York-Duquette: I believe that it is very important for the younger people in the industry to get involved with trade groups because the future of all of our marine businesses depends on having a vibrant and well-organized advocacy group on our side. Issues are being debated on the state and national levels of government that will have direct impact on how we do business, and there needs to be a voice of the industry working on our behalf.  Also, there are many issues that are found in common in dealerships around the country, and by working together to face these problems and by learning from each other’s successes and failures, we will be able to better serve the customers. There is strong leadership now working on important matters such as ethanol, water access, and technician availability, and now is the time for the next generation to step up and learn from them, so we may take over those roles in the future.

    Q: As always, we want to end with this... What are 5 things that people may not know about you?


    • My husband and I live in the house I grew up in with our two daughters (Raegan 5 & Sydney 3) and our American bulldog Linkin.

    • I am a big sports fan, particularly of the Boston Red Sox and New England Patriots! (I know most everyone from outside of NE stopped reading here, but that is ok)

    • I have a degree in Sport Management and before I took over the dealership I was intending to have a career in the professional sports world.

    • I love to travel and enjoy exploring new places. We are fortunate to be able to travel for dealer meetings each year, and always try to extend one or two of these trips into a vacation in a new place.

    • Christmas is my favorite holiday! I love decorating and hosting gatherings for family and friends. It is the one time of the year I get to spend time at home!

    Tags:  business advice  fun facts  marine industry  member spotlight  MRAA member 

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    Member Spotlight: Monica Reed-Hurst

    Posted By Mickaela Hilleren, Tuesday, October 16, 2018
    Updated: Tuesday, April 23, 2019

    Over the course of her career, Monica Reed-Hurst, of Spend-A-Day Marina, has held many titles (balloon inflator, Sales rep, leader of the conga line, just to name a few).  But regardless of title, she knows her passion lies in the boating industry and will continue to be a strong advocate for the future of boating.

    Q: You have been part of the boating world for a while, how did you get started in the boating industry?

    Hurst: I got started in the boating industry at a very young age.  My grandfather started Spend-A-Day Marina in 1950 as a boat rental facility and through the years it has grown to be what we are today sales, service, rental and marina.  I started by inflating clown balloons at the boat show when I was around 8 years old, then I graduated to giving customers their popcorn and soda and labeling mailers, at 14 I started working on the gas dock and in the rental department.  After college, and testing the waters outside of the industry, I realized that once the boating industry is in your blood, it is there to stay.  I came back to the marina in 2005 and I haven’t looked back since.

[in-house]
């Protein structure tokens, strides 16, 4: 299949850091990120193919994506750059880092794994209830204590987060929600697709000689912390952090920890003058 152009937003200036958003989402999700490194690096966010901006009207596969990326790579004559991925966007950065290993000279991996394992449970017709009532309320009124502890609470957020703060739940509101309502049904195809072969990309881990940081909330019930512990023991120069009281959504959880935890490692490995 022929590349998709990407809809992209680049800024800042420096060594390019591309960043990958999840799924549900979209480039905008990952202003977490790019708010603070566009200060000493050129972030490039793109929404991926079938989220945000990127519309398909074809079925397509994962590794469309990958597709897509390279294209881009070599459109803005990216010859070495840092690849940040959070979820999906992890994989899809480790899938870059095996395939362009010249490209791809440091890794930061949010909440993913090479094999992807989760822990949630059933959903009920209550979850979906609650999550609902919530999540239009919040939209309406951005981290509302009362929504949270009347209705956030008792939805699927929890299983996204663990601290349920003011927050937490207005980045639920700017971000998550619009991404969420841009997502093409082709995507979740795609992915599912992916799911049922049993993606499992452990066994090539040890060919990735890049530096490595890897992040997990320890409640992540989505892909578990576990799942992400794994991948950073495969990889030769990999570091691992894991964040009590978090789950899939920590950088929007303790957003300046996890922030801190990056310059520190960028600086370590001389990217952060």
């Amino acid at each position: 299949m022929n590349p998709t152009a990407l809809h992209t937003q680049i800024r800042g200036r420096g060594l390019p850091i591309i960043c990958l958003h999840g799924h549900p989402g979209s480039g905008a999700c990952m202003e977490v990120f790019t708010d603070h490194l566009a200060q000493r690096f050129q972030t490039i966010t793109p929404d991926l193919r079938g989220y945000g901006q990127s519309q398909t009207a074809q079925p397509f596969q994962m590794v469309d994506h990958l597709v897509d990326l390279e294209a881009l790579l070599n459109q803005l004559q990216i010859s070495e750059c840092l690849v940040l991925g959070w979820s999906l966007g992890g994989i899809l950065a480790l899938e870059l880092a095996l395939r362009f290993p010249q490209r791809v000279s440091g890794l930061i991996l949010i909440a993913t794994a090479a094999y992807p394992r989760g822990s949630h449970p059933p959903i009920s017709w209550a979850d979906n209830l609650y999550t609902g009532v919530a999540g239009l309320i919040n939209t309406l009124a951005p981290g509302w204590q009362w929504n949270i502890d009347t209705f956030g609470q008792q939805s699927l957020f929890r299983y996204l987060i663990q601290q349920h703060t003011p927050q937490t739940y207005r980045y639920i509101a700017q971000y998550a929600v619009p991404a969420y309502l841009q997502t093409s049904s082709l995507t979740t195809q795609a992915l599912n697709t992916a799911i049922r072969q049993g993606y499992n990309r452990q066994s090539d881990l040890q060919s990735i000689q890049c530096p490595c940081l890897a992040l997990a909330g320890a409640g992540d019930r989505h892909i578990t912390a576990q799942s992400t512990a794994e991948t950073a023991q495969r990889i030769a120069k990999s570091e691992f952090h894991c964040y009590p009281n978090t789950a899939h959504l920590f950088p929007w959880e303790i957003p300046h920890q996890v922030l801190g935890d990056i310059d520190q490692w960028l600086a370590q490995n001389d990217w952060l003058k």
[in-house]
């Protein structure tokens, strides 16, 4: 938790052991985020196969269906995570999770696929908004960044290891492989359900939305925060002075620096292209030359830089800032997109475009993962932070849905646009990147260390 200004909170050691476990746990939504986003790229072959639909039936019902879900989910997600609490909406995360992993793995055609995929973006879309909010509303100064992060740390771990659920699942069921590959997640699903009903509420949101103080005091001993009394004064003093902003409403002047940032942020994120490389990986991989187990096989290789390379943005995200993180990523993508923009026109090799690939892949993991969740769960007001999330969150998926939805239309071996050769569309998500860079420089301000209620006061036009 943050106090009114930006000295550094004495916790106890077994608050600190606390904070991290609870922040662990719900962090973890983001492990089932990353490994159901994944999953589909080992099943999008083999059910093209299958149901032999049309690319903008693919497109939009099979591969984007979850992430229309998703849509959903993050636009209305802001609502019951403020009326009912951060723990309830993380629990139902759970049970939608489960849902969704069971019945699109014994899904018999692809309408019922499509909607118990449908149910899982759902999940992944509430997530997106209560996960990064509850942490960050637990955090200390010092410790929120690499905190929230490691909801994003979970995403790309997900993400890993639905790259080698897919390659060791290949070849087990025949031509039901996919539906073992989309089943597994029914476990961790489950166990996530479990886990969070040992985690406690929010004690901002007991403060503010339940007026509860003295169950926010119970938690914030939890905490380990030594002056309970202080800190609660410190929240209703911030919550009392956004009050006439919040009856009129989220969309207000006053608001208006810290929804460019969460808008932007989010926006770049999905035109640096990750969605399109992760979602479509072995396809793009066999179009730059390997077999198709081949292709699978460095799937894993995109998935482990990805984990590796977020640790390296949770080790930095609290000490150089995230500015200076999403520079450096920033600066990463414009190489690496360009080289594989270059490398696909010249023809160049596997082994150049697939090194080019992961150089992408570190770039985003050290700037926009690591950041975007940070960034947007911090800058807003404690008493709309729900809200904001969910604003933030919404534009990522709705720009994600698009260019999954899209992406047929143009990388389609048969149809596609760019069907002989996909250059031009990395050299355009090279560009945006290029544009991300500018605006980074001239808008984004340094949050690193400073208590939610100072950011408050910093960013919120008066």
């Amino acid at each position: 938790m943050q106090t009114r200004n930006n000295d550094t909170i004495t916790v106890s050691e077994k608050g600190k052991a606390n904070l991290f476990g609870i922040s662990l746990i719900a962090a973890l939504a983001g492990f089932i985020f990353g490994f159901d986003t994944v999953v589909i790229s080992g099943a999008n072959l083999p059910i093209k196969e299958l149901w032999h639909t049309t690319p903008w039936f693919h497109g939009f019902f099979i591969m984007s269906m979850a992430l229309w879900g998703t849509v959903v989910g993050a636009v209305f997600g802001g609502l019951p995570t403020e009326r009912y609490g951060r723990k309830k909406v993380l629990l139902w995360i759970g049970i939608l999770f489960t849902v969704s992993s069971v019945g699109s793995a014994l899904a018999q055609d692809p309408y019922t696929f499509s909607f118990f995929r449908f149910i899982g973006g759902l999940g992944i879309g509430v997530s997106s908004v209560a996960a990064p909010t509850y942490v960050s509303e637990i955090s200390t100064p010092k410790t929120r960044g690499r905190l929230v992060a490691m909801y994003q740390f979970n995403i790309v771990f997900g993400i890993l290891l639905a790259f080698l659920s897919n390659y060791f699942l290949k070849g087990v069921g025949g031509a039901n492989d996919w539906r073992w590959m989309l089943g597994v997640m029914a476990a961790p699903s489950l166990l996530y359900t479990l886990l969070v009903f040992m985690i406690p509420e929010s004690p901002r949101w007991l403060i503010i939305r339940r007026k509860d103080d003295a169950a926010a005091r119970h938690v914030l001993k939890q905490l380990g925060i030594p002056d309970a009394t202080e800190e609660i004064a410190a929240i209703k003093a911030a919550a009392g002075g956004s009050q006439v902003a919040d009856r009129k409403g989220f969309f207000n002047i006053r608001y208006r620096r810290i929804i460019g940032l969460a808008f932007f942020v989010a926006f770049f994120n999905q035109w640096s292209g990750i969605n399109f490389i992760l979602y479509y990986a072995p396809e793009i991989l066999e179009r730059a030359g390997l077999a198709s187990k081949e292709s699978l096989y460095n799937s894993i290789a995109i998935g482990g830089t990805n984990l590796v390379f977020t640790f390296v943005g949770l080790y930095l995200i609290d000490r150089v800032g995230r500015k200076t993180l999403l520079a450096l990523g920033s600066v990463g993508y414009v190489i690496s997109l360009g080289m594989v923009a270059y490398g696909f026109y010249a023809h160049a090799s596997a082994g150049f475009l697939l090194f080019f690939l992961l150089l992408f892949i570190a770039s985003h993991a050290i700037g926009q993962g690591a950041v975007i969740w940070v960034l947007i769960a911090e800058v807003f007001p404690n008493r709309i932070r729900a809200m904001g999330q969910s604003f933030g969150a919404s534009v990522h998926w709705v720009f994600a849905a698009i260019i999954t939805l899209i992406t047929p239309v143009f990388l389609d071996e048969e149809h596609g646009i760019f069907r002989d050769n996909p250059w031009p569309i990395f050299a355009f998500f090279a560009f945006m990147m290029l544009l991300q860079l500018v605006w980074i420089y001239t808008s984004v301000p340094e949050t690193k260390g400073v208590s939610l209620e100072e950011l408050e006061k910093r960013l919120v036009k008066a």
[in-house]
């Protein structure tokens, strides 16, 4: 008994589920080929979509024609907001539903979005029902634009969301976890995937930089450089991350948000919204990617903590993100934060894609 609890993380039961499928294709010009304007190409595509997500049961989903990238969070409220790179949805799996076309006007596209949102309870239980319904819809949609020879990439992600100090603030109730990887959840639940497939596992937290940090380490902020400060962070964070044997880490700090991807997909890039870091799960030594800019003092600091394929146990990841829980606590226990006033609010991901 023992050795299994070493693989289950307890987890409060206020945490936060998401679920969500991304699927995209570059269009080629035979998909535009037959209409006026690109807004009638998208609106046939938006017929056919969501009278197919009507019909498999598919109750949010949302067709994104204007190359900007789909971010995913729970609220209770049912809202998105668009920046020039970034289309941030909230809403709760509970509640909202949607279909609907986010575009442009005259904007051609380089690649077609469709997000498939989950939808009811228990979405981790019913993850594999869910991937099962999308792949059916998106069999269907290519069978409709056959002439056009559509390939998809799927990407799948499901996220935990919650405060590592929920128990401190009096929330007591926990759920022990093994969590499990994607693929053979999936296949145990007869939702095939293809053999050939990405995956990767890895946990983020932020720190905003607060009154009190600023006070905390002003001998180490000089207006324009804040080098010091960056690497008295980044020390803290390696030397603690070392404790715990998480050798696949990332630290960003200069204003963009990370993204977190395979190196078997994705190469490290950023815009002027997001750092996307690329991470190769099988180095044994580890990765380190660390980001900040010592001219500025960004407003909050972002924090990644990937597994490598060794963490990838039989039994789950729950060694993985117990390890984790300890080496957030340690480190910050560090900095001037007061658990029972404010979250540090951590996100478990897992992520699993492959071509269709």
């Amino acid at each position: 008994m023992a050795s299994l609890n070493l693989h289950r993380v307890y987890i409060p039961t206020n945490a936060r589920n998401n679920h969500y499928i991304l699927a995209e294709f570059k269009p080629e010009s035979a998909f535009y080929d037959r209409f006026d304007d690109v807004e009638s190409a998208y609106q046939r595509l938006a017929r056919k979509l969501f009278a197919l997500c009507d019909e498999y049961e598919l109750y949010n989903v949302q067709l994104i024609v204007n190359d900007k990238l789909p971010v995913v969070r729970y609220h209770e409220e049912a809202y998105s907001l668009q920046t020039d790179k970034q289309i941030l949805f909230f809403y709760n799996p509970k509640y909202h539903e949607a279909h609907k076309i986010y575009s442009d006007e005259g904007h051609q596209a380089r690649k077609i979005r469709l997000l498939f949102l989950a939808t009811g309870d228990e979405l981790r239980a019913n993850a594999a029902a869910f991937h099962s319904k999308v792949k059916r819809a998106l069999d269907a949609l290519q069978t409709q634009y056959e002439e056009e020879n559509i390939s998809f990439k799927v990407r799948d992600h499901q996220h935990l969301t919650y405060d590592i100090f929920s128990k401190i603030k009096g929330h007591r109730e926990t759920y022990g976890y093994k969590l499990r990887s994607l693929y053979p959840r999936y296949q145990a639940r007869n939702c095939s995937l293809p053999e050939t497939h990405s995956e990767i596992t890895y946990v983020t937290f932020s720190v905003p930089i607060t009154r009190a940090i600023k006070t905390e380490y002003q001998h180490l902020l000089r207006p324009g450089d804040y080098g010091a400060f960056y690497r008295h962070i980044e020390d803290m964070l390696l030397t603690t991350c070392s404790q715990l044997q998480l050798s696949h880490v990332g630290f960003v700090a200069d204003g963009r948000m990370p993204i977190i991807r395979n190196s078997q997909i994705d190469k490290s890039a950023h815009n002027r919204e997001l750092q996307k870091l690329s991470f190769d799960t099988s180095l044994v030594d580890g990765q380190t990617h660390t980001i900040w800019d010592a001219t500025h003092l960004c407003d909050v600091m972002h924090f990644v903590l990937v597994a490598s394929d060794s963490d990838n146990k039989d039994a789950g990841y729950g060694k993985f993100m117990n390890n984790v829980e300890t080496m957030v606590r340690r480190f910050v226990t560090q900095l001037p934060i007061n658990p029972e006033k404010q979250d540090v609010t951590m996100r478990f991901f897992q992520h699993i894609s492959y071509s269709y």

Q: You currently sit on MRAA Young Leaders Advisory Council. Why do you feel it’s important that the younger side of the industry get involved with YLAC? What was your reason for joining?

    Hurst: It is very important that the younger generations in the industry get involved because we have to be in touch with the heartbeat of what is happening in the industry to secure a place for recreational boating in the future.  We have to look bigger picture and see who is going to be buying boats, not only today but in 20 years, what do they want, what do our manufacturer environments look like, what legislation do we need to be aware of and support.

    The boating industry's success is much greater than each individual stores’ success and YLAC is an excellent opportunity to share ideas, exchange best practices, and to learn and develop what we need as a boating community to continue to prosper and share the lifestyle we love.

    Q: What would you do for a career if you weren’t doing what you do now?

    Hurst: If I wasn’t involved at the dealership level, I would probably be involved in some other aspect of the marine industry.  I have tried a couple other avenues before re-entering our family business and realized that my passion lies in the boating lifestyle.  My degree is in marketing so I would probably be working with a marketing company with a marine industry focus or at the manufacturer level focusing on dealer relations and marketing.

    Q: What is your proudest moment at Spend-A-Day Marina?

    Hurst: My proudest moment…when I came back we decided to become Marine Dealer Certified, which is a very extensive process with a lot of mapping and documentation involved initially.  I led that project and we maintained the certification going forward.  I have also been able to create and implement some very successful events at our dealership, including scavenger hunts, raft-offs, cookouts, and poker runs.  These are important to me because they really allow us to see how much customers’ enjoy their boating lifestyle, young and old alike.  When our customers enthusiastically ask about the next event and look forward to sharing it with their family and friends it makes me realize we are doing something right here…this is what it is all about…making and sharing the boating memories.

    Q: As always, we want to end with this... What are 4 things that people may not know about you?


    1. I lived in NYC for two years and was a dermatology rep.

    2. I have visited 27 countries…goal is to visit one new country a year…well that was the goal before my husband and I had kids.

    3. I have two beautiful little girls, Giovanna 5 ½, and Maia 4.

    4. My big break was about 10 years ago when I was an extra in a Kevin Bacon movie that was filmed in Cleveland, Ohio.

    Tags:  business advice  fun facts  marine industry  member spotlight  MRAA member